He also said that the masking can be done either remotely or physically on the camera, responding to another question. Assistant Chief Paul McDonagh is the “policy maker” he referred to multiple times (here’s our detailed interview with him from early February), and beyond that, the Mayor and City Council had accountability.
He also said that a city attorney is “working through (the) issues” regarding why it’s OK to have the cameras near Alki Beach Park but not Golden Gardens Park, which were in the original plan but, as revealed yesterday, were removed because of issues involving previous policy on surveillance cameras and city parks.
As for the spacing along Alki/Harbor, he said again that fiber and other accessibility issues dictated the placement. He said they tried to stay mostly away from the Alki condo areas and the Beach Drive home areas (though all but one of the cameras installed so far are in view of residences); the camera just south of the Fauntleroy ferry dock “is because we share responsibility for protecting that area.” (Here’s a view looking southwest at that camera from upper Fauntleroy Way:)
Regarding privacy rights, Det. Moss pointed out that legally, anything visible from a public area such as the sidewalk or street has no such right. “So what are the legal restrictions guiding masking?” Det. Moss was asked. He tried to explain the difference between voyeuristically looking into a window and happening to have a view of, say, a front yard that anyone could see from the street. But the explanation still came down to “trust us,” not in those words, but in these: “They’re going to take away this whole system if we misuse it,” he said, when vowing that there would be repercussions if the cameras were ever used voyeuristically, for example, responding to the “Bikini Cam” criticism from an Alki resident at yesterday’s City Council meeting.
Sgt. O’Quinn suggested the meeting get back on topic so Moss could finish his presentation, which then went back to what the antennas and camera housing would look like – all like the ones we’ve shown in multiple WSB videos of the West Seattle installations:
The presentation also included vieo of the masking demonstration – which you can see in this video narrated by Moss and posted to SPD Blotter (we’ve cued the link to start at the point where that demonstration begins).
Moss reiterated that the draft policy calls for video to be stored for 30 days (unless it is pulled for possible crime evidence), and an audit log of who accessed the camera from where and when and how would go for 90 days. He also reiterated what was said yesterday – the cameras would cover roughly a 310-degree field of view. Each camera would also have a “home” position from which it wouldn’t divert unless controlled by someone authorized to use it, and if not actively used for a certain period of time, it would revert to that position.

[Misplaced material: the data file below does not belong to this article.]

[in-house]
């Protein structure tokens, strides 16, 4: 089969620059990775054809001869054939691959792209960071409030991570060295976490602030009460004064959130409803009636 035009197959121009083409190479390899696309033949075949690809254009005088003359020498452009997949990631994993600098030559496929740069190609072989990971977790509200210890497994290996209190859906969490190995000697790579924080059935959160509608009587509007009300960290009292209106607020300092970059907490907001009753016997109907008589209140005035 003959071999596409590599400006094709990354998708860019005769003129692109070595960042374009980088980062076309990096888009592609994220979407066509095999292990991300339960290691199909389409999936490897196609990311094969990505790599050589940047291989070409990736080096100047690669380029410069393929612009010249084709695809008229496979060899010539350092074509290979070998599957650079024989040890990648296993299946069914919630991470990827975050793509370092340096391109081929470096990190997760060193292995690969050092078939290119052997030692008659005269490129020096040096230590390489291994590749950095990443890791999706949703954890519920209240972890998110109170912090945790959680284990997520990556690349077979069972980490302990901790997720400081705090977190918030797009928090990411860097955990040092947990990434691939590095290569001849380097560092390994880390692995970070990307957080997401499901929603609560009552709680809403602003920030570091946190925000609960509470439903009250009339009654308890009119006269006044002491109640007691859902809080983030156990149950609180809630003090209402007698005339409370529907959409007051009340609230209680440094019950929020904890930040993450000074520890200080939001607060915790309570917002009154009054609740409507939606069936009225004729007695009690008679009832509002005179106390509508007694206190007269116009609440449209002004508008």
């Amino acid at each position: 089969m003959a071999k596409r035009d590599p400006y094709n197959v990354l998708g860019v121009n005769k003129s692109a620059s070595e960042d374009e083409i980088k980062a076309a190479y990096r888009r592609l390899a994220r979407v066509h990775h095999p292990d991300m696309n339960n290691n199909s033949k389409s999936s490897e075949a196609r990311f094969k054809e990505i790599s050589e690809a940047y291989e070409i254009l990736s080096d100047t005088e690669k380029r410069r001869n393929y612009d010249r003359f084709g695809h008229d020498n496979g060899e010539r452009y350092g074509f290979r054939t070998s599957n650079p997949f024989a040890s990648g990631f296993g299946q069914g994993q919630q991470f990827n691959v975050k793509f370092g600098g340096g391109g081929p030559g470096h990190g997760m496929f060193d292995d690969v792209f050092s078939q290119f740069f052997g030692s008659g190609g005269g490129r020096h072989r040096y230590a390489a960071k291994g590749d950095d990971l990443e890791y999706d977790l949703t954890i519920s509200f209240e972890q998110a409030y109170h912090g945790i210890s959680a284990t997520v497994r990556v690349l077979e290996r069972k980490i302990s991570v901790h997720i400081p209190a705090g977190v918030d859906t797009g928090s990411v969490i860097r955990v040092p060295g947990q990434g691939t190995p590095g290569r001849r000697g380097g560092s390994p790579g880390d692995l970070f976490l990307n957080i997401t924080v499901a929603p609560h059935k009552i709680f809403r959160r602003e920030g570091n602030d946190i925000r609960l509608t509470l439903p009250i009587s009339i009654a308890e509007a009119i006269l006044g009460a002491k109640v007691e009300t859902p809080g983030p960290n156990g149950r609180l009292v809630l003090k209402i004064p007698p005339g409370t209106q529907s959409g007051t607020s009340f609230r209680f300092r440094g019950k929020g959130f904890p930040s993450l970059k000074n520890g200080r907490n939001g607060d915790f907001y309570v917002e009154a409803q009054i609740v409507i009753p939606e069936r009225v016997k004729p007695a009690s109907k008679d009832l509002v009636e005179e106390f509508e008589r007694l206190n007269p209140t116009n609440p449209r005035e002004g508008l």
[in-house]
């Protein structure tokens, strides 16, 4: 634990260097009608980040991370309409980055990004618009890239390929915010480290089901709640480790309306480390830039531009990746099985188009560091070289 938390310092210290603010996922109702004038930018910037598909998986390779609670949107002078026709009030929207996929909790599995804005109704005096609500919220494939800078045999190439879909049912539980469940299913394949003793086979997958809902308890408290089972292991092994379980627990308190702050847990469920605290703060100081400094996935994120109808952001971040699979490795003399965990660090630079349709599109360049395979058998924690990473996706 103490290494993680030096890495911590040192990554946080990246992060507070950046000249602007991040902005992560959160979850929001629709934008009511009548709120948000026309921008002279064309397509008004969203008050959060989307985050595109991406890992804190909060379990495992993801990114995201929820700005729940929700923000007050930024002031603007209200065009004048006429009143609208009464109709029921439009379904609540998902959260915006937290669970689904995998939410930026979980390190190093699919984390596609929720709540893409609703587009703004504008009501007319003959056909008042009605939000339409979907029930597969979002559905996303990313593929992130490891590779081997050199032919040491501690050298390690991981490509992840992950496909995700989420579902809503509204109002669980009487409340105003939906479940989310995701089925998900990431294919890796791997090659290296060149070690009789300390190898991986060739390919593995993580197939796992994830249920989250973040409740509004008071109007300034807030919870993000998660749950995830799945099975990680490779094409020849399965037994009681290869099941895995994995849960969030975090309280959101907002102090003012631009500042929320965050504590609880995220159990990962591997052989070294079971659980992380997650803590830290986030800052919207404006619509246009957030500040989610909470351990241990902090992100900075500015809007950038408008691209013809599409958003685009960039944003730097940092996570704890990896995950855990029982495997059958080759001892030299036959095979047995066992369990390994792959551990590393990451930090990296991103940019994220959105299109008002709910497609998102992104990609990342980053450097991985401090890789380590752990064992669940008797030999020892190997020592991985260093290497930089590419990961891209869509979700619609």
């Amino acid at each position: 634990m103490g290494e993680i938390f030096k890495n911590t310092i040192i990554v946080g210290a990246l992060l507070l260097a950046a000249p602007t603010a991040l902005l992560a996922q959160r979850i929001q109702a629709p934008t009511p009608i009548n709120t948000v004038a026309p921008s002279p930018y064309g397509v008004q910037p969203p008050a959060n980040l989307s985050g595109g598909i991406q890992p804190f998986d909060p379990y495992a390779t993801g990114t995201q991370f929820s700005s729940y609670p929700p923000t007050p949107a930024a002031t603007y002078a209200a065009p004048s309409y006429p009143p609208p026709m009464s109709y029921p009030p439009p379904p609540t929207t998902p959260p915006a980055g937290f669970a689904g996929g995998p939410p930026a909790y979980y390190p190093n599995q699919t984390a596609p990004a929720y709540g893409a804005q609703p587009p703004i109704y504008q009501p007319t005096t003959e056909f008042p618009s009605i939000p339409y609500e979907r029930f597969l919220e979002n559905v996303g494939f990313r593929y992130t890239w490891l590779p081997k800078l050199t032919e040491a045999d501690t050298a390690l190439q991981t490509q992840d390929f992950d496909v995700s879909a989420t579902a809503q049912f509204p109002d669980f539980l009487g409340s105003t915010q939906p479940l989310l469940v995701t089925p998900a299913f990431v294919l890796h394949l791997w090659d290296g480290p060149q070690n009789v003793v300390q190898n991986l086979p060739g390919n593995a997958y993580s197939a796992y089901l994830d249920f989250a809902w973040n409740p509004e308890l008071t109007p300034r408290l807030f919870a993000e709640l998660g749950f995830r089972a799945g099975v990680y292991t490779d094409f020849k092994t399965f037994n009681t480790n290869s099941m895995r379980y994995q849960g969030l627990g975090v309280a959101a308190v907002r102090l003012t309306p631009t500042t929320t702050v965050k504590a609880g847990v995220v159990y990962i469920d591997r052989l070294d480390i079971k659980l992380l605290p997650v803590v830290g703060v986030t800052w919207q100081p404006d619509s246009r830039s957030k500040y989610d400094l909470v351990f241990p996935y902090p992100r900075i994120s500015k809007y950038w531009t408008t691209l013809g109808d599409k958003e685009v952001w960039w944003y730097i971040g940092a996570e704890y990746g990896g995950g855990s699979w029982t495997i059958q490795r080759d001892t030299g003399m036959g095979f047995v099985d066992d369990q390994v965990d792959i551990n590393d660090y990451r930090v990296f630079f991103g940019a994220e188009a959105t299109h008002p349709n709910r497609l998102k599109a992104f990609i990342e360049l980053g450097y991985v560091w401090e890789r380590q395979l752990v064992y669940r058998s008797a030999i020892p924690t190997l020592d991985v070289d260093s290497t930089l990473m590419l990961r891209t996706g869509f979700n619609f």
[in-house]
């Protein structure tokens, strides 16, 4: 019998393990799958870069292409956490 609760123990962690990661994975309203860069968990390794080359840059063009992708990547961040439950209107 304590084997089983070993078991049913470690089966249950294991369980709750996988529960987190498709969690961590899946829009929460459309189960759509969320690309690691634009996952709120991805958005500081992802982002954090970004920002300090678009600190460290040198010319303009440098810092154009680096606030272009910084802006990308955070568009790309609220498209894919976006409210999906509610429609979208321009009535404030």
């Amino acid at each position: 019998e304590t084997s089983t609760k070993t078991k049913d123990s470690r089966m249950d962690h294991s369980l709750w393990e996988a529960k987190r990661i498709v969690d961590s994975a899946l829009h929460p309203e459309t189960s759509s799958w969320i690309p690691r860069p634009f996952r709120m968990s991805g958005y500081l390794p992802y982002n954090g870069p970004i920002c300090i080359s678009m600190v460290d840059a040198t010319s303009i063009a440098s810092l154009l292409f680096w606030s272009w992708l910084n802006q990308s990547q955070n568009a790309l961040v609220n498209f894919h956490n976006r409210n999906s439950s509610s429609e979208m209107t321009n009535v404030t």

“The home for Alki Beach would be toward the water?” asked one attendee.
“We’re working on that,” replied Moss.
“Couldn’t you just mask to the water in Alki, and take care of these concerns?” another attendee asked.
“We still have the right to see what’s going on on the street,” replied Moss.
“Will this mean less of a police presence on Alki because you can just see this from an office somewhere?” he also was asked.
Short version of the reply to that: No.
Another question: Will the masking be checked in day and night settings, to make sure it covers everything? Moss said he would check on that.
Can the masking be removed if a crime is in progress? Yes, but someone high up – like the police chief – would have to make that decision, and it would have to be something very serious, like “a child held hostage.”
“But we won’t know (about the masking being removed), because we can’t audit it?” pressed the attendee.
Said Sgt. O’Quinn, “There’s some talk about putting together a group that would audit it.”
He also noted that – as was mentioned in a document attached to Wednesday’s City Council agenda – there’s talk of possibly making some of the feeds public. Moss later said “there’s a balance – I don’t want the terrorists to know exactly what we have” as a reason why they wouldn’t put all the cameras online. Perhaps “we would push still images every 60 or 90 seconds,” he said, while stressing it was a “policy decision” that would made beyond his level. He reiterated that the cameras would not be continuously monitored – “we’re not going to be sitting around (watching).”
Meantime, he also pointed out the “cool functionality” that would come along with the wireless mesh aspect of the system – like the Seattle Fire Department transmitting medical data to the hospital while taking care of a patient/victim. From the slide deck:
That drew a few audible utterances of “wow” from attendees.
The cameras are made by Canon, he noted, adding that documents related to the grant, including the Request For Proposals, can be viewed on the City of Seattle Purchasing website. Here’s what we subsequently found:
*Here’s the RFP (which includes a call for “Thirty-six (36) cameras of various manufacture to view marine traffic, port facilities, and inland waterways within the City’s boarders; and link the video signals to major stakeholders’ facilities, as well as to responding personnel within the mesh network coverage area.”)
*Here are two pages of SPD background on the system as attached to last week’s Council committee agenda
What’s next? Public forums were again mentioned as in the works, sometime in March; no dates announced yet (we are checking with SPD again today).
WSB coverage on the camera network is archived here, newest to oldest.